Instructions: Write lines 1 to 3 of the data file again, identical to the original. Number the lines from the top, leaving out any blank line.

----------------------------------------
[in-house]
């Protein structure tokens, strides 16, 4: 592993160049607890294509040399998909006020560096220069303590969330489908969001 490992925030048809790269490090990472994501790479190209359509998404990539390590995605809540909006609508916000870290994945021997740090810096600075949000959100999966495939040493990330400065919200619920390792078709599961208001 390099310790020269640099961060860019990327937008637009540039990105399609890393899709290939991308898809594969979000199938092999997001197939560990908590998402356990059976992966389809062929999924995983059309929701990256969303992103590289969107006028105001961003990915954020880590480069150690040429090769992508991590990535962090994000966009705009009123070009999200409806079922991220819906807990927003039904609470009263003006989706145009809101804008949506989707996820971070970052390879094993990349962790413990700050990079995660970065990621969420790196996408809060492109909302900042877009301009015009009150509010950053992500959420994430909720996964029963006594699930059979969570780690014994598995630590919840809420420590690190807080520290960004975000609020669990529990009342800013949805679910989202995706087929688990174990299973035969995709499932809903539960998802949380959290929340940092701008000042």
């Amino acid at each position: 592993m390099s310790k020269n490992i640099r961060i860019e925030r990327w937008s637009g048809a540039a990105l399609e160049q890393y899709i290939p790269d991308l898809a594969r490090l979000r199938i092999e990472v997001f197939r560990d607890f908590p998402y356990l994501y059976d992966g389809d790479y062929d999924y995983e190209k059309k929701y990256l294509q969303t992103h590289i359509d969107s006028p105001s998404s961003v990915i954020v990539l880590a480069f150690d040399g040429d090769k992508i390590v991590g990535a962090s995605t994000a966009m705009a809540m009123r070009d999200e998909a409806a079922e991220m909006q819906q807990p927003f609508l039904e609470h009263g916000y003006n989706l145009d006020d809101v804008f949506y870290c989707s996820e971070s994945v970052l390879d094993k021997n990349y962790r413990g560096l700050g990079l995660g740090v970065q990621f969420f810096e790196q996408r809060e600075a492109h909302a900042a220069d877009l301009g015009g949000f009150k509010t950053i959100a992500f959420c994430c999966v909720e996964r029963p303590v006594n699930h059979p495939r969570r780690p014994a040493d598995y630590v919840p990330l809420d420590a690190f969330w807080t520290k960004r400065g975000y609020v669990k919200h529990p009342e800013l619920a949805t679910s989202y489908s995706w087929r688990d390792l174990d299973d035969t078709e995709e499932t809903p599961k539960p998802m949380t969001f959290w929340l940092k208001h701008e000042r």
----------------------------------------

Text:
[in-house]
């Protein structure tokens, strides 16, 4: 592993160049607890294509040399998909006020560096220069303590969330489908969001 490992925030048809790269490090990472994501790479190209359509998404990539390590995605809540909006609508916000870290994945021997740090810096600075949000959100999966495939040493990330400065919200619920390792078709599961208001 390099310790020269640099961060860019990327937008637009540039990105399609890393899709290939991308898809594969979000199938092999997001197939560990908590998402356990059976992966389809062929999924995983059309929701990256969303992103590289969107006028105001961003990915954020880590480069150690040429090769992508991590990535962090994000966009705009009123070009999200409806079922991220819906807990927003039904609470009263003006989706145009809101804008949506989707996820971070970052390879094993990349962790413990700050990079995660970065990621969420790196996408809060492109909302900042877009301009015009009150509010950053992500959420994430909720996964029963006594699930059979969570780690014994598995630590919840809420420590690190807080520290960004975000609020669990529990009342800013949805679910989202995706087929688990174990299973035969995709499932809903539960998802949380959290929340940092701008000042």
């Amino acid at each position: 592993m390099s310790k020269n490992i640099r961060i860019e925030r990327w937008s637009g048809a540039a990105l399609e160049q890393y899709i290939p790269d991308l898809a594969r490090l979000r199938i092999e990472v997001f197939r560990d607890f908590p998402y356990l994501y059976d992966g389809d790479y062929d999924y995983e190209k059309k929701y990256l294509q969303t992103h590289i359509d969107s006028p105001s998404s961003v990915i954020v990539l880590a480069f150690d040399g040429d090769k992508i390590v991590g990535a962090s995605t994000a966009m705009a809540m009123r070009d999200e998909a409806a079922e991220m909006q819906q807990p927003f609508l039904e609470h009263g916000y003006n989706l145009d006020d809101v804008f949506y870290c989707s996820e971070s994945v970052l390879d094993k021997n990349y962790r413990g560096l700050g990079l995660g740090v970065q990621f969420f810096e790196q996408r809060e600075a492109h909302a900042a220069d877009l301009g015009g949000f009150k509010t950053i959100a992500f959420c994430c999966v909720e996964r029963p303590v006594n699930h059979p495939r969570r780690p014994a040493d598995y630590v919840p990330l809420d420590a690190f969330w807080t520290k960004r400065g975000y609020v669990k919200h529990p009342e800013l619920a949805t679910s989202y489908s995706w087929r688990d390792l174990d299973d035969t078709e995709e499932t809903p599961k539960p998802m949380t969001f959290w929340l940092k208001h701008e000042r």